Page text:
Liturgicon (sluzhebnyk). Also called a missal, a church book that contains the text of the prayers of the priest, deacon, and participants—as well as ritual prescriptions—which are required for the performing of a Divine Liturgy. The complete or velykyi (Great) Liturgicon includes the text for the four forms of the Liturgy and the full range of gospel and epistle readings that they might require, as well as other prayers.
The oldest Church Slavonic Liturgicons—those used in Kyivan Rus’—were attributed to Anthony the Roman (d 1147) and Barlaam (d 1192). Modern Liturgicons are based upon the Diataxis of Philotheus Coccinus, the Patriarch of Constantinople (1352–76), which was translated into Old Church Slavonic and introduced into the Ukrainian church by the Kyivan metropolitan Cyprian (d 1406). The most important Liturgicon for the Ukrainian Orthodox church was compiled and edited by Metropolitan Petro Mohyla in Kyiv in 1629 (revised in 1639). It was used in all Orthodox churches until the Russian Holy Synod adopted the Synodal text and imposed it on the Ukrainian church in 1721. The first known Ukrainian Catholic text of the Liturgicon appeared in Vilnius in 1617. The Liturgicon in an enlarged format (by Metropolitan Kypriian Zhokhovsky, 1692) included the epistle and gospel readings with all the propers of the movable and immovable feasts (see Church holidays) and the liturgical hours; it was greatly influenced by Roman Catholic practices. Revised and republished in 1905 (after the Lviv Synod of 1891), this basic text was used until 1941, when, at the request of the Ukrainian Catholic bishops, the Vatican promulgated a new version based on the Liturgicon used prior to 1692. All Ukrainian Catholic Liturgicons used Old Church Slavonic, and it was only in 1968 that a modern Ukrainian version was approved for use in the church. Several translations of Liturgicons have been prepared for the Ukrainian Orthodox church since 1917, including a complete set undertaken by a commission of the Ukrainian Scientific Institute in Warsaw during the 1930s and another prepared at the Theological Research Institute in New York in 1963. There is, however, no single standard Liturgicon adopted by all Orthodox jurisdictions.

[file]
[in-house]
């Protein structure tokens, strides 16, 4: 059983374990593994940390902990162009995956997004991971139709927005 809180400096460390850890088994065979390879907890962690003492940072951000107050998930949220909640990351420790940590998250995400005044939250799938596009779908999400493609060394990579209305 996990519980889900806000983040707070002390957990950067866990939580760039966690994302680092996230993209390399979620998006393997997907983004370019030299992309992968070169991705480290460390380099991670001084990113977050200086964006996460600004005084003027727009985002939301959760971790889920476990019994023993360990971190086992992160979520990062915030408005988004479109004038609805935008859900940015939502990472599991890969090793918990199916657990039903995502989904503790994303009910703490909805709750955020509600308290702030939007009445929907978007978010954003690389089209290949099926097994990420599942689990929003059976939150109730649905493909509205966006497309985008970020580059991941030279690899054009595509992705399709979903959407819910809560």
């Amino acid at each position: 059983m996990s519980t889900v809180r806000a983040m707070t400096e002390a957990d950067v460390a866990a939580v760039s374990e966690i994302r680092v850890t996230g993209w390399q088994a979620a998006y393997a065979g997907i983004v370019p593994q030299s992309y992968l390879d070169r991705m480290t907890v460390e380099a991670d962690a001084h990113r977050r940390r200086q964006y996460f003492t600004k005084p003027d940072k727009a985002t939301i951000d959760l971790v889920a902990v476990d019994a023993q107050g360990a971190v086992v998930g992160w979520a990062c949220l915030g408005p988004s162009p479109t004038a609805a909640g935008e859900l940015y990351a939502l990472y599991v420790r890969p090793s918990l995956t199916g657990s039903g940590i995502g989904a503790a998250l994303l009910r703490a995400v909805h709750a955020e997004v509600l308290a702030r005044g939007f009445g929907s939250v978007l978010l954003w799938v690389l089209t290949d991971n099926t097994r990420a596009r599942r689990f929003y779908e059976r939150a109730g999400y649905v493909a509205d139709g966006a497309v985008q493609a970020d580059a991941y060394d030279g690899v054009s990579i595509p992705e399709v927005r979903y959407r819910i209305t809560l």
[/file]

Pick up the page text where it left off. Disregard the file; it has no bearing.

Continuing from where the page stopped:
Ivan Korovytsky, Mykhailo Vavryk